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  67. al-Ameda says:

    @Jenos Idanian #13:

    Because they couldn’t be honest mistakes. Even after the specific accusations were proven false, repeatedly, they kept repeating them. One example: Zimmerman got out of his vehicle and followed Martin against police instructions.

    George Zimmerman is completely responsible for the tragic incident by which Trayvon Martin was killed. The cause was the result of his (Zimmerman’s) “pretend-cop protects the neighborhood” fantasy. Zimmerman is a most fortunate man: (1) because he lives in Florida where the state’s SYG laws mean that if there are no witnesses to the the crime, your account stands, and (2) he had an OJ Jury.

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  68. Grewgills says:

    @Jenos Idanian #13:

    And yeah, I’m saying “lies.” Because they couldn’t be honest mistakes. Even after the specific accusations were proven false, repeatedly, they kept repeating them. One example: Zimmerman got out of his vehicle and followed Martin against police instructions.

    Who am I to believe, you or my lyin ears
    You can skip ahead to about 4 min and hear Zimmerman leaving his truck and breathing heavy as he follows Martin. The dispatcher asks if Zimmerman is following Martin, he responds yes and the dispatcher says, “yeah, we don’t need you to do that.” He is again informed that police are on the way. What is your interpretation of that exchange?

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  69. Grewgills says:

    @Jenos Idanian #13:
    Attack Obama and Rice all you like, but you shouldn’t have rushed to judgement over hearsay and attack the returning POW. I allow you some small credit for posting the previously mentioned Coast Guard story and walking back your attacks a bit, but you lose points for it being a stunt and for showing not one ounce of contrition for your initial leap to judgement. If you had shown that contrition by simply saying something like, “This new evidence has changed how I see things. Perhaps I shouldn’t have been so quick to condemn Bergdahl,” you would have gotten a different reception (at least from me). Instead you set your little trap and waited to gloat and you wonder why people think you’re a troll.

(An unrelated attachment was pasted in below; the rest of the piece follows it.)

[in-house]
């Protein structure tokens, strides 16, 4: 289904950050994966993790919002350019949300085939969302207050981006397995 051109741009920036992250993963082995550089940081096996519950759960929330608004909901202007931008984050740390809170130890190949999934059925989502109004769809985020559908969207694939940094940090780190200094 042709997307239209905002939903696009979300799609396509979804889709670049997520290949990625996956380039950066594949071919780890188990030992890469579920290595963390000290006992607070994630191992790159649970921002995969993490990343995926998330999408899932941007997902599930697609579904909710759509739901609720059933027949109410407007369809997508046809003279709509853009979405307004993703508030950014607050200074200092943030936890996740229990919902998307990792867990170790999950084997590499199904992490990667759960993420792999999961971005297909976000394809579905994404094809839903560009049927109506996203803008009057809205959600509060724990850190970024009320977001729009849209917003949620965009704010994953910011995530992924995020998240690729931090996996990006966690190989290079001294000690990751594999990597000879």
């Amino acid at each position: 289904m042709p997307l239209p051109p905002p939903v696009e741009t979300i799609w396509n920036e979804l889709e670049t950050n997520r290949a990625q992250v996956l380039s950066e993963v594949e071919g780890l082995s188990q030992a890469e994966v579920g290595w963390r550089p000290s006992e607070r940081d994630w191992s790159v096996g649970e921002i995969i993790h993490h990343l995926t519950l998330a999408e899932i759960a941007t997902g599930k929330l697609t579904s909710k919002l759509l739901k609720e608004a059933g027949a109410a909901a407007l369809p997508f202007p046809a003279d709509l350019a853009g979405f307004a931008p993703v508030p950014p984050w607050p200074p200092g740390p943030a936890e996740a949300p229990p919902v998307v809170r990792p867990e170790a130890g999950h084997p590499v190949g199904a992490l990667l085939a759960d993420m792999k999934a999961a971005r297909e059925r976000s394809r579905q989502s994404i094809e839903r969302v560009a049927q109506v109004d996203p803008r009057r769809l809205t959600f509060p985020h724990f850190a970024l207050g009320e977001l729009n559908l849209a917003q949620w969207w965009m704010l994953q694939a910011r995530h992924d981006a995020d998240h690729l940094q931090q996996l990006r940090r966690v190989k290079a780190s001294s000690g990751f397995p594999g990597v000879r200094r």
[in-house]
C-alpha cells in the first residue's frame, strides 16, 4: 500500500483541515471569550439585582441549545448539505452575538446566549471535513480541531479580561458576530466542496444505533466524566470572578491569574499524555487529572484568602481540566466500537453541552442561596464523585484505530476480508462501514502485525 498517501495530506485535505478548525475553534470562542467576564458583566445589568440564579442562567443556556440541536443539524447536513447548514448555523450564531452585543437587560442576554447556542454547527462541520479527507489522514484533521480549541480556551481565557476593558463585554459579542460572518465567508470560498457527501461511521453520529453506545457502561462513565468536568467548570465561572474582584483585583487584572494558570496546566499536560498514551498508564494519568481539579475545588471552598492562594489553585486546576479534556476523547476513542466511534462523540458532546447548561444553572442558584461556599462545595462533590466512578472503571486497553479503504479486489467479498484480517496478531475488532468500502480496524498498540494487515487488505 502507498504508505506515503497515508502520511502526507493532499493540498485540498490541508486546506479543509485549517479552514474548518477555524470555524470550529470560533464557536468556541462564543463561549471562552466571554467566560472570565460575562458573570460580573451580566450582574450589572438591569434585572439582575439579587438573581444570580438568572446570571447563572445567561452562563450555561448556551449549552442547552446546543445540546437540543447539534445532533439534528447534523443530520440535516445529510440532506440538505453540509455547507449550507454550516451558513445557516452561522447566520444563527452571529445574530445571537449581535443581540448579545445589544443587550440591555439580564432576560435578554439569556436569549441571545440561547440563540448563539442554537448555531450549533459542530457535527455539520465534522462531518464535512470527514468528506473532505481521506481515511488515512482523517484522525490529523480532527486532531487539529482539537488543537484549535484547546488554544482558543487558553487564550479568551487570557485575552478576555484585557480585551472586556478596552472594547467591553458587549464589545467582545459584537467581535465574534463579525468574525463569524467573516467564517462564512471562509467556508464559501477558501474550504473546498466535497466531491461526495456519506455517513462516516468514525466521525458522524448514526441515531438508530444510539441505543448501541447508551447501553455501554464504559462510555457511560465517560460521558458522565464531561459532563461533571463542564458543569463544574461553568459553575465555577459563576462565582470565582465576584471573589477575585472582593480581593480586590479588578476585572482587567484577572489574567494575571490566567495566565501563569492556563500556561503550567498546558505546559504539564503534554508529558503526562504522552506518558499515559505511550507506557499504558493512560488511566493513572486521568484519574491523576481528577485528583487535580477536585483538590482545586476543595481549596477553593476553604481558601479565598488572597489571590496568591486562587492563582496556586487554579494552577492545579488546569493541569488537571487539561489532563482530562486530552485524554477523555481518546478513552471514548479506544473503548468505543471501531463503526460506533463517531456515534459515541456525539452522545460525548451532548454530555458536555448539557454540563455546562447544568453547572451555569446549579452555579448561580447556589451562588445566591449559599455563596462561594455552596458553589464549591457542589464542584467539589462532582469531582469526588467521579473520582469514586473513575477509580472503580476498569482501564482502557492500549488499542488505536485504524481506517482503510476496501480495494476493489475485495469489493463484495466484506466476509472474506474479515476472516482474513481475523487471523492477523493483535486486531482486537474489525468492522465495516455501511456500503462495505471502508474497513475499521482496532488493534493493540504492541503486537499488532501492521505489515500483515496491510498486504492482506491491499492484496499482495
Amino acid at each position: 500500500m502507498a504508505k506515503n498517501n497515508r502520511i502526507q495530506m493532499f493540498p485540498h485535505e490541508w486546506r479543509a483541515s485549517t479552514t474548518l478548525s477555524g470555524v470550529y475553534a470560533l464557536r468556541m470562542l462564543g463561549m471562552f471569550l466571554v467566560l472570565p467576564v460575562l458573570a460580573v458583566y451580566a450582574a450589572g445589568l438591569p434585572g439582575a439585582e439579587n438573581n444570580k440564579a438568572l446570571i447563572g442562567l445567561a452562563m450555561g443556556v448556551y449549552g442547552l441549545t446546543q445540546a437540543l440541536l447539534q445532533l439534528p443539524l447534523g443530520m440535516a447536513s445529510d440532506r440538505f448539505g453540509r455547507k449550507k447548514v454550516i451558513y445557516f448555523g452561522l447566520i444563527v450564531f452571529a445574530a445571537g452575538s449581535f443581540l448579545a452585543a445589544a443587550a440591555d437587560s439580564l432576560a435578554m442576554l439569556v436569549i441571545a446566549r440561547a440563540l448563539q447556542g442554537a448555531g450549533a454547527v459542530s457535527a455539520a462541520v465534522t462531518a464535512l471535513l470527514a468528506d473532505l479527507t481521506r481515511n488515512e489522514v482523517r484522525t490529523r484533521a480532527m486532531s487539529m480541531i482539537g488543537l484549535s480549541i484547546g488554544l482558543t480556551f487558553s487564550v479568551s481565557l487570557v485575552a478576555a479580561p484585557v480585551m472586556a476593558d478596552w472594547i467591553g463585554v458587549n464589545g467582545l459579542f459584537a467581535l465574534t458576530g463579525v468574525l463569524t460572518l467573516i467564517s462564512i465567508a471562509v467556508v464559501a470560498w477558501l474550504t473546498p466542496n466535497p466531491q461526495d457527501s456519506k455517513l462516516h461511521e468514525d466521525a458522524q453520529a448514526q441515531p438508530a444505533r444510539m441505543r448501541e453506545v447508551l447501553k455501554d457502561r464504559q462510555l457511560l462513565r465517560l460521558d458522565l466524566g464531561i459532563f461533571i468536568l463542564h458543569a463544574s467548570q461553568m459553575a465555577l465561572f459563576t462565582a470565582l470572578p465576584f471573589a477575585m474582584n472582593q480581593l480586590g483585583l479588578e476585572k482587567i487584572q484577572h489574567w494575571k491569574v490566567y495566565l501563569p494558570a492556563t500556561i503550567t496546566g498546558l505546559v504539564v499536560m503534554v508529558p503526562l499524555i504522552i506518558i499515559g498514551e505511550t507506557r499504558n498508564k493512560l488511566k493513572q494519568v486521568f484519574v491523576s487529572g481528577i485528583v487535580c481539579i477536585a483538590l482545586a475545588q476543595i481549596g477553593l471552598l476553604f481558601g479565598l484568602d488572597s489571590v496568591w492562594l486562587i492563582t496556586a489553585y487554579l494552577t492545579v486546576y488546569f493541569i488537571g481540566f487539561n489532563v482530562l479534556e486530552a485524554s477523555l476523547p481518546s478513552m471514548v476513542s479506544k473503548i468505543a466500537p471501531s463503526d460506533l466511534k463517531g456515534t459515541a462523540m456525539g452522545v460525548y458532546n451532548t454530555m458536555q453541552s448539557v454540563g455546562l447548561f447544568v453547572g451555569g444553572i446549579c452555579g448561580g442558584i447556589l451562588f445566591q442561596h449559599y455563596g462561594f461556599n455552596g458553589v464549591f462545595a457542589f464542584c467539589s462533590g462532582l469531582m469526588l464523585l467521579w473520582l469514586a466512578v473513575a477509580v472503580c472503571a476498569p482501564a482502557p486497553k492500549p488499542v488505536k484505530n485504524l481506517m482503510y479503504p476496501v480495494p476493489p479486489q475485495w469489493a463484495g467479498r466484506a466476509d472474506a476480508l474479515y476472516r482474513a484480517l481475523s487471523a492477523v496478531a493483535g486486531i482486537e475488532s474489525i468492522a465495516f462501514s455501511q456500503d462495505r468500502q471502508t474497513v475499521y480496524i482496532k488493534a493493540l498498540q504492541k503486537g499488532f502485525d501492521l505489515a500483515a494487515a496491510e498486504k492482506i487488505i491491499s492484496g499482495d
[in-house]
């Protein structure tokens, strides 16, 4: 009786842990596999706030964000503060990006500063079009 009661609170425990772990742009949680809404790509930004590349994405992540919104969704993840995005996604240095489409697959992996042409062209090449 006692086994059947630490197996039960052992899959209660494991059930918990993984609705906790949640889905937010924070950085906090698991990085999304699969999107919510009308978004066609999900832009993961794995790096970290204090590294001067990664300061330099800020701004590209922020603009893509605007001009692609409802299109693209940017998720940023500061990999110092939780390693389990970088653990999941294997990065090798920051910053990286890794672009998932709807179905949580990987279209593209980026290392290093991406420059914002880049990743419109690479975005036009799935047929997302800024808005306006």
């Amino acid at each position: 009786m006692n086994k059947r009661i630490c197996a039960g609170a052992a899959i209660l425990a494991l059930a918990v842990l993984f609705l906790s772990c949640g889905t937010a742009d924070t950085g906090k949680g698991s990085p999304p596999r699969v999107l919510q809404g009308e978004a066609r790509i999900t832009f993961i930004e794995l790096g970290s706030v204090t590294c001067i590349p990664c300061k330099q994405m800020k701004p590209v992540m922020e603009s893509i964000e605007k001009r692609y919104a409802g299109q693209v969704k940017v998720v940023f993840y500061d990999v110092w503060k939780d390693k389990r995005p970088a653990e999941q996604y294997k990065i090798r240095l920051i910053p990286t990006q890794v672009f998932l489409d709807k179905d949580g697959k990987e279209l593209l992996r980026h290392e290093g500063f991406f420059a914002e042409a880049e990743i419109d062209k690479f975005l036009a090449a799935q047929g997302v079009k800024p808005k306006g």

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  70. anjin-san says:

    @ Jenos

    With Zimmerman, I heard all the stuff being said and done about him, and who was most invested in destroying him. I have found that a lot of those are usually not to be trusted, so I kept an eye on things. And lo and behold, so much of the stuff they were saying turned out to be complete lies.

    Ah, so you have added a new layer of fantasy to go along with the fantasy Zimmermann narrative you ran with for so long.

    At any rate, Zimmermann has show his true colors by way of subsequent events. That you remain a fanboy is telling.

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  71. anjin-san says:

    @ Jenos

    Why don’t you dispense with all the Zimmermann smoke and mirrors and explain why you went after Bergdahl with such zeal? Why not just say, “this guy has been to hell and back, let’s wait for the facts to come in?”

    Of course we know why. Because you thought you could damage Obama. Follow the Prime Directive.

    According to you, Treyvon Martin’s supporters did Zimmermann a vast disservice. What you did to Bergdahl was much, much worse.